Track Cycling

‘It’s always been a very hectic, busy life’ – Irish cycling’s rising star Lara Gillespie on track for success –

The young Wicklow racer was at the velodrome preparing for a training session when her Leaving Cert results pinged into her phone and at the same location four days later Gillespie produced a bronze medal-performance in the individual pursuit.

Her results guaranteed her college place at UCD and a small piece of sporting history, Gillespie becoming the first person from Ireland – a country still without a velodrome – to step on to the podium at the Junior Track World Championships.

She takes these achievements in her stride, which is understandable when you catalogue her success over the last 18 months; two elite cyclocross national titles, a gold and silver at the national junior road race, one gold and four silver medals over the last two European Junior Track Championships and capped by that bronze in Frankfurt.

“That’s something I need to work on,” she admits. “I don’t really think about it when it happens, I’m like ‘oh that’s great, what’s next’. But I should probably stop and be proud of myself… but I think it’s because I always want to be better and always think ‘what’s next?’.”

Not that Gillespie has much time to take stock. She spent her school years at Wesley College rushing between soccer training, Irish dancing, ballet, hockey.

Or more recently, it’s been 4.0am turbo sessions and hockey practice all before the school-bell rings.

Lara Gillespie after being presented with her silver medal for second place in the women’s cycling time trial during the European Youth Olympic Festival 2017 in Gyor, Hungary. Photo: Eóin Noonan/Sportsfile

“I’ve always been focused, I’ve always done loads of sports. It’s always been a very hectic, busy life. So I’m very used to it by now. I love it,” the 18-year-old says.

On Wednesday she starts her first Rás na mBan on the Team Ireland squad, meaning she won’t be on campus for the orientation week at UCD, where she will study Health and Performance Science.

After spending the summer training for 2km efforts, the six stages over five days on the roads of Kilkenny and Laois will present a different challenge for the teenager whose first taste of cycling was mountain-biking near her home beside the Powerscourt Estate, outside Enniskerry.

Gillespie sees the Rás as an ideal preparation for the upcoming Road World Championships, where she’ll compete in the junior time trial and road race, but this week she will be racing to support her team, which includes national senior champion Alice Sharpe and the rider who finished ahead of her in the junior national road race, Maeve Gallagher.

The racing begins in Kilkenny with a 70km run to Gowran but Friday’s third stage should be the key day for the overall contenders with a testing 111km that finishes with an assault of The Cut in the Slieve Bloom mountains.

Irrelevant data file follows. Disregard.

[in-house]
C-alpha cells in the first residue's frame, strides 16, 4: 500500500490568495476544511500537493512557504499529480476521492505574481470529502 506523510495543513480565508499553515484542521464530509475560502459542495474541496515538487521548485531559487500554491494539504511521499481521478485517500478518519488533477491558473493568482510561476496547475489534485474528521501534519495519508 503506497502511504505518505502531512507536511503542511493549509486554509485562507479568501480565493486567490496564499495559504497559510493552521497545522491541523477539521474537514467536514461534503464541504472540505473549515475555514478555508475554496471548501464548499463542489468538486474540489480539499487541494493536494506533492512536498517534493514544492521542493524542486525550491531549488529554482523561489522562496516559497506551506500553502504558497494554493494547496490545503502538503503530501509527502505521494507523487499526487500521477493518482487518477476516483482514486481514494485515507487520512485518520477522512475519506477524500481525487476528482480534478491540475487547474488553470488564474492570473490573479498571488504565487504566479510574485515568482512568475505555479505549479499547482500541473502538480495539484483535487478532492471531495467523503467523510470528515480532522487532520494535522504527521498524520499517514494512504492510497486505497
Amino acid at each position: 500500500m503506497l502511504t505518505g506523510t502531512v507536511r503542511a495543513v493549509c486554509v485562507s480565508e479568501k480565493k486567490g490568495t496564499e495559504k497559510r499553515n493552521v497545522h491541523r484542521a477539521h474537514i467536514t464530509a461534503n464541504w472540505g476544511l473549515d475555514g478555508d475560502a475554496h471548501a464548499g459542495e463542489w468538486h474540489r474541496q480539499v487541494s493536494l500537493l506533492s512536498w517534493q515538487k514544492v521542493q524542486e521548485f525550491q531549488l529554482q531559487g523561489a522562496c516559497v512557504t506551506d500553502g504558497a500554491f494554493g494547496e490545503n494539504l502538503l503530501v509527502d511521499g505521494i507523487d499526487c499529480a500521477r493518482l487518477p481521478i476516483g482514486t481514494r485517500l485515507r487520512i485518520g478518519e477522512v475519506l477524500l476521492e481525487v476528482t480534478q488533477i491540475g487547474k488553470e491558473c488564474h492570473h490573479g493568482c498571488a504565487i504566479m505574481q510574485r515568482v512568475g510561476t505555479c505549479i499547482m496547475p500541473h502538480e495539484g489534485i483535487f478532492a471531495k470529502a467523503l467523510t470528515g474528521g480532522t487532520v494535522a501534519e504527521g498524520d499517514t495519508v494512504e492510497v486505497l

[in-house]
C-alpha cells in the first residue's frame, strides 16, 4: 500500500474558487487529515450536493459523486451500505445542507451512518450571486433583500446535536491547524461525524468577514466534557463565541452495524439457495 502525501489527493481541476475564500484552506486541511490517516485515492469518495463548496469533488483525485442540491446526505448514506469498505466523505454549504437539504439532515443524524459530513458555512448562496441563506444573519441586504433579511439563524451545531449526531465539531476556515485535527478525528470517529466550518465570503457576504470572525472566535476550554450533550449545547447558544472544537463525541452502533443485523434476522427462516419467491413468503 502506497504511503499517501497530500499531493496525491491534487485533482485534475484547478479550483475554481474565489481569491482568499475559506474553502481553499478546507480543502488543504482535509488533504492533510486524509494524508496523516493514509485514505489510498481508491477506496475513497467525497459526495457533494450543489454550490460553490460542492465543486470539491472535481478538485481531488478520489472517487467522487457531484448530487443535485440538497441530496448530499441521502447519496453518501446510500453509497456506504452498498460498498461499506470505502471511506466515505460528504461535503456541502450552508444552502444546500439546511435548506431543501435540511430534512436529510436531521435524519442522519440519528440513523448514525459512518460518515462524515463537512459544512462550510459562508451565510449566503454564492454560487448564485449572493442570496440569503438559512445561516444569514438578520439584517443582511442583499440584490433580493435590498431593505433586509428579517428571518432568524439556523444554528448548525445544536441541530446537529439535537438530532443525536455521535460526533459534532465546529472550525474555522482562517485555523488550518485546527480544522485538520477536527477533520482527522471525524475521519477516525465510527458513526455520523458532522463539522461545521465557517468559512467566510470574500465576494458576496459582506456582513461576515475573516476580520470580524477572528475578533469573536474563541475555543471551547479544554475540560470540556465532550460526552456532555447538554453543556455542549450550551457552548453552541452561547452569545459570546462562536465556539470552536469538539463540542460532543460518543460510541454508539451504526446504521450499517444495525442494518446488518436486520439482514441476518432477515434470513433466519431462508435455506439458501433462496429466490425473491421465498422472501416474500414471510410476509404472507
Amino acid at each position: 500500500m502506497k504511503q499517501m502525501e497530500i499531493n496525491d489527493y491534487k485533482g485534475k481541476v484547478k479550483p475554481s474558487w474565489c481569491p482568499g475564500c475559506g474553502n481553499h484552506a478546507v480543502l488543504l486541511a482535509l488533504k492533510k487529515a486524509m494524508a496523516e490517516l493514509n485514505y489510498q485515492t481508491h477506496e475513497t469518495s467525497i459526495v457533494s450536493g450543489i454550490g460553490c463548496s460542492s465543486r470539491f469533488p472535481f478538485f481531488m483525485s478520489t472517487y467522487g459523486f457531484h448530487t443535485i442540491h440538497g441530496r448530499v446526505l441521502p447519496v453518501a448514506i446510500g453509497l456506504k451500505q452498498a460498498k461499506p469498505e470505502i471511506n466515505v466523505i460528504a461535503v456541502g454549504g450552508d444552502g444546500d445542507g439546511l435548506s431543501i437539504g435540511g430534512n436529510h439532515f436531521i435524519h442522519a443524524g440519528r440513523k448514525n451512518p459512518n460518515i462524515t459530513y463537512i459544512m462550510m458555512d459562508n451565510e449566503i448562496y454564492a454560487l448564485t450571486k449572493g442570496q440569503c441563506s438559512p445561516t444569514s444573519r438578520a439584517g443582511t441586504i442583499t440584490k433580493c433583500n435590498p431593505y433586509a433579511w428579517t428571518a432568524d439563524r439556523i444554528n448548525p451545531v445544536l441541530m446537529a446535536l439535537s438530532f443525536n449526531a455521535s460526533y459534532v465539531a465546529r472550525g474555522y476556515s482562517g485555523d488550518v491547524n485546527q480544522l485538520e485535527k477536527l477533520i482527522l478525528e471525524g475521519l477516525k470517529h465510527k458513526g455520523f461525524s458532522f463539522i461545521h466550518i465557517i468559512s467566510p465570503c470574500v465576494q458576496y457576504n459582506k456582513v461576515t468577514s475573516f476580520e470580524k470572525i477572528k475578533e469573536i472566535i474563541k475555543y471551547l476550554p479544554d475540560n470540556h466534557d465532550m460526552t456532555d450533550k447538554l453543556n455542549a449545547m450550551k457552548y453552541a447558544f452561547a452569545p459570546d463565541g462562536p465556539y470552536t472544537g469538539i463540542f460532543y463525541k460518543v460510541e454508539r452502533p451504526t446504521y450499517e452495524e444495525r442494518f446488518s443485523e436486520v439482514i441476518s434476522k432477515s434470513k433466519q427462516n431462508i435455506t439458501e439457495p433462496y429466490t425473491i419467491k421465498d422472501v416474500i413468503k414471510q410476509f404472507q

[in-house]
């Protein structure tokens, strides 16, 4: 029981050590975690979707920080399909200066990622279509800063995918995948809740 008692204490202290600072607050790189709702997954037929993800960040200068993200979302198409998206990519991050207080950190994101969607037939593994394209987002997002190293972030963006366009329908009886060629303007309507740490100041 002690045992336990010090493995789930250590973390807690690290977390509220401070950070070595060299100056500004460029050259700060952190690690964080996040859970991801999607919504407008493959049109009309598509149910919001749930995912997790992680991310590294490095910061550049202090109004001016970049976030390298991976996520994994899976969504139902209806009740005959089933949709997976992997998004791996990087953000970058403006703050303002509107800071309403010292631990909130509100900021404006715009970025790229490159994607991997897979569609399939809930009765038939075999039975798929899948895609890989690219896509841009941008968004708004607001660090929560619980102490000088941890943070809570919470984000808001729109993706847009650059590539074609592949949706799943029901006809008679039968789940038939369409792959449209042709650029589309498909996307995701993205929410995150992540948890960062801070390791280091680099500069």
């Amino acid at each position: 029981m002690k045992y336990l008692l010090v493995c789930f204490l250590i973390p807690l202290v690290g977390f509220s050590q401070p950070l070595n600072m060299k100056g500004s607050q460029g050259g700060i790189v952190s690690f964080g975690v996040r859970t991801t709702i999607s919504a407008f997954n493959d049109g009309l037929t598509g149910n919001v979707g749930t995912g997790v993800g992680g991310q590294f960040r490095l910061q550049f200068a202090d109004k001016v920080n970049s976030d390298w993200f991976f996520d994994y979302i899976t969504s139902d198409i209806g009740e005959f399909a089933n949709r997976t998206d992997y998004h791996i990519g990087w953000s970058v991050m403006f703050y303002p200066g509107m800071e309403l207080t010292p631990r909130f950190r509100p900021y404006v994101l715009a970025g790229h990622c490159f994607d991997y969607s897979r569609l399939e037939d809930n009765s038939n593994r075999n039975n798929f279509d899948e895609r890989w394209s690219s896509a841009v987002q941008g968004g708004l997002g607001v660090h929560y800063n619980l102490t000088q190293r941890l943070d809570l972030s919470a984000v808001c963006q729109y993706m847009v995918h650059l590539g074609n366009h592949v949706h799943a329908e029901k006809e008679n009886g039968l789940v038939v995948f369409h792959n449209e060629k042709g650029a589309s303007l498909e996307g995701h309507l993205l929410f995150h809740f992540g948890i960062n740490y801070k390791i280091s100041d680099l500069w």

“The standard is really high and there’s girls that have been racing on the road all year, it’s their forte,” the Orwell Wheelers racer adds.

For a rider who spent most of the summer going around in circles, she knows what direction she’s going, and how to get there.

The Tokyo Olympics will come too soon for the teenager, but she’s already thinking about joining up with the elite track squad and building on their recent progress.

Like any Irish track rider with ambitions, she faces a familiar challenge. Despite Cycling Ireland’s base and facilities in Majorca, the limited time on the boards means she has had to learn quickly in an intimidating arena.

“When Irish juniors are thrown in, or even if you’re starting as an elite or U-23 rider, it is quite daunting to ride in a big group knowing that if you make a mistake you could bring everyone down,” Gillespie explains.

“You’re all going to make a mistake at some stage and hopefully your mistake doesn’t end up with broken bones.”

She used last year’s World Championships as a learning experience, watching the style and tactics of the Italians who were making their presence felt.

“They were just showing so much aggression and people respected them. So I was like ‘I’m going to do what they’re doing’ and just rode as if I knew what I was doing and then riders started to respect you a bit … even if you just fake it till you make it!” she adds, smiling.

“You have to get in there and get your elbows out. You need to be selfish in a way, so that’s what I learned.”

She’s put those lessons to good use and believes her time in UCD can only help her develop on and off the bike.

“A lot of cyclists don’t go to college, they go straight to being a full-time cyclist, but as a female cyclist, and with no track in Ireland it’s kinda difficult because only the top few ‘make it’ and can make a living off it,” he said.

“So I thought that instead of rushing things, I’d work on both, get my degree – my course is only three years’ long – and get out fast and if that’s still what I want to do I can go full out then.”

Online Editors